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NEW UPDATES Asean Affairs  19 February 2014  

Caretaker PM Yingluck summoned to acknowledge charges in rice subsidies

BANGKOK, Feb 18 – Thailand's National Anti-Corruption Commission (NACC) unanimously decided today to summon caretaker Prime Minister Yingluck Shinawatra to acknowledge charges of neglect of duty regarding the rice pledging scheme.

Ms Yingluck, in her capacity as chairperson of the National Rice Policy Committee, must appear before the NACC on Feb 27.

The charges relate to heavy financial losses to the state of as much as Bt200 billion (some US$ 6 billion) according to the NACC.  

Vicha Mahakhun, a NACC member, said there is sufficient evidence and witnesses clearly pointing to Ms Yingluck’s awareness of corruption in the rice subsidy programme and rice distribution.

She had received a letter from NACC warning her that the rice subsidies would lead to massive corruption at every step in the process, he said.

Her failure to stop corruption has severely damaged the country and the NACC will investigate the case, said Mr Vicha, adding that Ms Yingluck had also received a warning letter from the Office of the Auditor General which told her to stop the project but she insisted on continuing it.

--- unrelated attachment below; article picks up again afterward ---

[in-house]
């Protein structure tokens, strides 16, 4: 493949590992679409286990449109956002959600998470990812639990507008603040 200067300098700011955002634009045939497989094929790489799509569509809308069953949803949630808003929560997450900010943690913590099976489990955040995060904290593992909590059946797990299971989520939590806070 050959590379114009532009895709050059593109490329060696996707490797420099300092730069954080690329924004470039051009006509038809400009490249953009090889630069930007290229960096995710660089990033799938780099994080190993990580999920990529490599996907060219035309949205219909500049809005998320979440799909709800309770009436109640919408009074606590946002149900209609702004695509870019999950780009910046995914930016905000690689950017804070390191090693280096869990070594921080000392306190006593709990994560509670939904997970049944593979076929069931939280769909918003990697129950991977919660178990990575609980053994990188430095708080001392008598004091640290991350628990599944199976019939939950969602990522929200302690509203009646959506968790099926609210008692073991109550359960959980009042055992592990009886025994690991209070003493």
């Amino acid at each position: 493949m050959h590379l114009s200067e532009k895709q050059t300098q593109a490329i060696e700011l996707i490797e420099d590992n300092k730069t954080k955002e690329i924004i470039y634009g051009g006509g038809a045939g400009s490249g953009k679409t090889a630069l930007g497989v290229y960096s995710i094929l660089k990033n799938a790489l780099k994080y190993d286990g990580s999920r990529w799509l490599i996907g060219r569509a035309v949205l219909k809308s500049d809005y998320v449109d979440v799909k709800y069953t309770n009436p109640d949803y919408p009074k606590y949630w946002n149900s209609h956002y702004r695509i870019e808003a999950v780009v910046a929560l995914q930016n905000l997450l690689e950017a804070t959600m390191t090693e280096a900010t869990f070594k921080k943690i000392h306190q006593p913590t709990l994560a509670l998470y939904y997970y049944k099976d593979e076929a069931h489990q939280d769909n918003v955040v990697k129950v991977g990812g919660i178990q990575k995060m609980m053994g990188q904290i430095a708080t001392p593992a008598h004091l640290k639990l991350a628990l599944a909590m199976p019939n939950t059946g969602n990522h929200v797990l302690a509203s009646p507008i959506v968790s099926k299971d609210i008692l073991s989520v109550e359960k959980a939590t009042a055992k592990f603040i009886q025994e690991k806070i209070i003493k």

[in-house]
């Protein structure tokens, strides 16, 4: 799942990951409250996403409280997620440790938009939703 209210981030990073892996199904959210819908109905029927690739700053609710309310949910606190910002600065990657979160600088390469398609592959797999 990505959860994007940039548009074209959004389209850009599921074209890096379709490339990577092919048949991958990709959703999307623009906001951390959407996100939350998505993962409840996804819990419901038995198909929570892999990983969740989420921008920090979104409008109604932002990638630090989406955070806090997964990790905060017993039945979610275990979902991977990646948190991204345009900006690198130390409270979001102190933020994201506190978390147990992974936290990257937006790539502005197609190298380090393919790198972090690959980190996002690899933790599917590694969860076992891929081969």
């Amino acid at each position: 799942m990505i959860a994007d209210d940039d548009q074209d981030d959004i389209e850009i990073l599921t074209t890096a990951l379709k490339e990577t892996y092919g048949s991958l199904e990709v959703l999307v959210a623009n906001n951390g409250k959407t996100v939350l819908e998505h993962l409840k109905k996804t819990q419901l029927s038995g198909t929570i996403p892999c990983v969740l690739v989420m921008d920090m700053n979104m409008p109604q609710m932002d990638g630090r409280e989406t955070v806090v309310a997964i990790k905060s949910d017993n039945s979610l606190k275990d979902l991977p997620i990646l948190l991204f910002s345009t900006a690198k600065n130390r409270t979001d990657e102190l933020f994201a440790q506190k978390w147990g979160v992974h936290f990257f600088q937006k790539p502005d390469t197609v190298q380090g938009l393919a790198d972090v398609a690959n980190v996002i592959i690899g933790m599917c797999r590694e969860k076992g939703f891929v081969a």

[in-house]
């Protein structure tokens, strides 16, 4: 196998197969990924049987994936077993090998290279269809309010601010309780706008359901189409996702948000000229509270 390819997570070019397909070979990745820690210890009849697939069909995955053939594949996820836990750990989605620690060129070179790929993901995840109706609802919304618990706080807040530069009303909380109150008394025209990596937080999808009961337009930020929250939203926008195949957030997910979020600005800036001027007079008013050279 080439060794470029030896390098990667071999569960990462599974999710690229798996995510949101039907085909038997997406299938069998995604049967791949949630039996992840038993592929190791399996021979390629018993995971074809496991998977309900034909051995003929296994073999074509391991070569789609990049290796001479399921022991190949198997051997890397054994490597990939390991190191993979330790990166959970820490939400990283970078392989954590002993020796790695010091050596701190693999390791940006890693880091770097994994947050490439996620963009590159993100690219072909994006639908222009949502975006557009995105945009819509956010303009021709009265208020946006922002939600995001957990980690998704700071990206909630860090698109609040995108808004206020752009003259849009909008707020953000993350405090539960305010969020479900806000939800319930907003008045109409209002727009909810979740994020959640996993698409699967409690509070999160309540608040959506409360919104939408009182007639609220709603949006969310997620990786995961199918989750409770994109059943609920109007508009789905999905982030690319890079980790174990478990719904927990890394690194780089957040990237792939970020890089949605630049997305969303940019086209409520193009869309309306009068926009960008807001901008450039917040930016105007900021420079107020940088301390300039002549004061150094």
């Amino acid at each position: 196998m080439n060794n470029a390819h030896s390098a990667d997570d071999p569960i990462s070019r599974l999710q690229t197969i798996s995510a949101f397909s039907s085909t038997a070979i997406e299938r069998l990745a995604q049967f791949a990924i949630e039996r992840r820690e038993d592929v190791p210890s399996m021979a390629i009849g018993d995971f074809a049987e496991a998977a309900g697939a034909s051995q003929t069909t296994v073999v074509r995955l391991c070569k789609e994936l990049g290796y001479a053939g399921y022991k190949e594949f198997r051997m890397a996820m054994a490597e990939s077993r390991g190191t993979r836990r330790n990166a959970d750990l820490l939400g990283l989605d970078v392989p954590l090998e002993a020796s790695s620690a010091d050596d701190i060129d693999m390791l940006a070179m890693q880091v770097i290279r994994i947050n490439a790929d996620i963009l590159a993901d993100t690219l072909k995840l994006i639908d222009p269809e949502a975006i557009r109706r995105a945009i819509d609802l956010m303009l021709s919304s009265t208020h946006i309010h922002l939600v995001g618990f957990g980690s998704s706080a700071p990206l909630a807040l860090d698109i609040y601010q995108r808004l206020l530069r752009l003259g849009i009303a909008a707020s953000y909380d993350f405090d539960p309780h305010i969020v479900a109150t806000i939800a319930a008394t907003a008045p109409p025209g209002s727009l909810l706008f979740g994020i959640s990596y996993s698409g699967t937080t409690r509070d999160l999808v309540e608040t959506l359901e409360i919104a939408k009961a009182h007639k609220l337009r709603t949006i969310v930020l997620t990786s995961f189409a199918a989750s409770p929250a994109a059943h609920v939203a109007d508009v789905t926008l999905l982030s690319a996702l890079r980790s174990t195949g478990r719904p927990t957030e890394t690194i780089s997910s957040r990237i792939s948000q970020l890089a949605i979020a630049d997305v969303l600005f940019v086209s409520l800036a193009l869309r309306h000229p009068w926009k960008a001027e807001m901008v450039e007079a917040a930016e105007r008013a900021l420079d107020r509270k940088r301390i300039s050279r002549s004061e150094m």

She was also informed of corruption in the rice pledging programme during parliamentary debates and from reports on the rice subsidy operations, supplied to her by chairman of the subcommittee on paddy pledging scheme, that the subsidies had created Bt200 billion in damages while many farmers did not receive payment.

Mr Vicha said Ms Yingluck has intentionally neglected her duty which has caused damage to the country and led to corruption.

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This year in Thailand-what next?

AseanAffairs   04 January 2011
By David Swartzentruber      

It is commonplace in journalism to write two types of articles at the transition point between the year that has passed and the New Year. As this writer qualifies as an “old hand” in observing Thailand with a track record dating back 14 years, it is time take a shot at what may unfold in Thailand in 2011.

The first issue that can’t be answered is the health of Thailand’s beloved King Bhumibol, who is now 83 years old. He is the world's longest reigning monarch, but elaborate birthday celebrations in December failed to mask concern over his health. More






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